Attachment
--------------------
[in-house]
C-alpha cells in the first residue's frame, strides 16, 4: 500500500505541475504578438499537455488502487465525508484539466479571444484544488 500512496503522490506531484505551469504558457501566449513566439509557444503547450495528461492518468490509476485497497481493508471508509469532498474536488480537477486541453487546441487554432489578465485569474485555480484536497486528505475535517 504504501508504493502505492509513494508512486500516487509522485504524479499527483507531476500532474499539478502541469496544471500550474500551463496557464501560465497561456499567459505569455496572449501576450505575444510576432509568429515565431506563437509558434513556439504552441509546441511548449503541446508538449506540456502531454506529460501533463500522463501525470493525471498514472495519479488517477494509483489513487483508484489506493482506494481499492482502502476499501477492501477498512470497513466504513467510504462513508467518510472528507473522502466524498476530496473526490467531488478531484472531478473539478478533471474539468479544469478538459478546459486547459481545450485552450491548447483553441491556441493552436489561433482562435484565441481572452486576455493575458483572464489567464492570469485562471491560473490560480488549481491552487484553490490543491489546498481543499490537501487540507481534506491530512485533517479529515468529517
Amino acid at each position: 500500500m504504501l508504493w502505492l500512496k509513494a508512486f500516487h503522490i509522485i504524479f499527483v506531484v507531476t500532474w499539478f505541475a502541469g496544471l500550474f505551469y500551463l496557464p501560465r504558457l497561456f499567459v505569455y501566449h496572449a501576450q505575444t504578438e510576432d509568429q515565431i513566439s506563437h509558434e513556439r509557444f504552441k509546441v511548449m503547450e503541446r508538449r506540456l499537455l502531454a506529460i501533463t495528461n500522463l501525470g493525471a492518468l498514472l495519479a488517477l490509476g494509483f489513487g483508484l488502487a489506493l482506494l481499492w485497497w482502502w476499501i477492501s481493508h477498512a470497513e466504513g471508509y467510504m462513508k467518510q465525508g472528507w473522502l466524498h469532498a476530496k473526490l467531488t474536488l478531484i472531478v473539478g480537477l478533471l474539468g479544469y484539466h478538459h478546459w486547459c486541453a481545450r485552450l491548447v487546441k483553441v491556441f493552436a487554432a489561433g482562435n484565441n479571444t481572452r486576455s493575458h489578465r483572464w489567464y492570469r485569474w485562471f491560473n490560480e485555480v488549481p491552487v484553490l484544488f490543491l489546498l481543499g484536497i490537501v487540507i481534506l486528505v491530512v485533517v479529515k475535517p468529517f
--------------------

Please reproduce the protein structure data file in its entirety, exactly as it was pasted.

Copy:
[in-house]
C-alpha cells in the first residue's frame, strides 16, 4: 500500500505541475504578438499537455488502487465525508484539466479571444484544488 500512496503522490506531484505551469504558457501566449513566439509557444503547450495528461492518468490509476485497497481493508471508509469532498474536488480537477486541453487546441487554432489578465485569474485555480484536497486528505475535517 504504501508504493502505492509513494508512486500516487509522485504524479499527483507531476500532474499539478502541469496544471500550474500551463496557464501560465497561456499567459505569455496572449501576450505575444510576432509568429515565431506563437509558434513556439504552441509546441511548449503541446508538449506540456502531454506529460501533463500522463501525470493525471498514472495519479488517477494509483489513487483508484489506493482506494481499492482502502476499501477492501477498512470497513466504513467510504462513508467518510472528507473522502466524498476530496473526490467531488478531484472531478473539478478533471474539468479544469478538459478546459486547459481545450485552450491548447483553441491556441493552436489561433482562435484565441481572452486576455493575458483572464489567464492570469485562471491560473490560480488549481491552487484553490490543491489546498481543499490537501487540507481534506491530512485533517479529515468529517
Amino acid at each position: 500500500m504504501l508504493w502505492l500512496k509513494a508512486f500516487h503522490i509522485i504524479f499527483v506531484v507531476t500532474w499539478f505541475a502541469g496544471l500550474f505551469y500551463l496557464p501560465r504558457l497561456f499567459v505569455y501566449h496572449a501576450q505575444t504578438e510576432d509568429q515565431i513566439s506563437h509558434e513556439r509557444f504552441k509546441v511548449m503547450e503541446r508538449r506540456l499537455l502531454a506529460i501533463t495528461n500522463l501525470g493525471a492518468l498514472l495519479a488517477l490509476g494509483f489513487g483508484l488502487a489506493l482506494l481499492w485497497w482502502w476499501i477492501s481493508h477498512a470497513e466504513g471508509y467510504m462513508k467518510q465525508g472528507w473522502l466524498h469532498a476530496k473526490l467531488t474536488l478531484i472531478v473539478g480537477l478533471l474539468g479544469y484539466h478538459h478546459w486547459c486541453a481545450r485552450l491548447v487546441k483553441v491556441f493552436a487554432a489561433g482562435n484565441n479571444t481572452r486576455s493575458h489578465r483572464w489567464y492570469r485569474w485562471f491560473n490560480e485555480v488549481p491552487v484553490l484544488f490543491l489546498l481543499g484536497i490537501v487540507i481534506l486528505v491530512v485533517v479529515k475535517p468529517f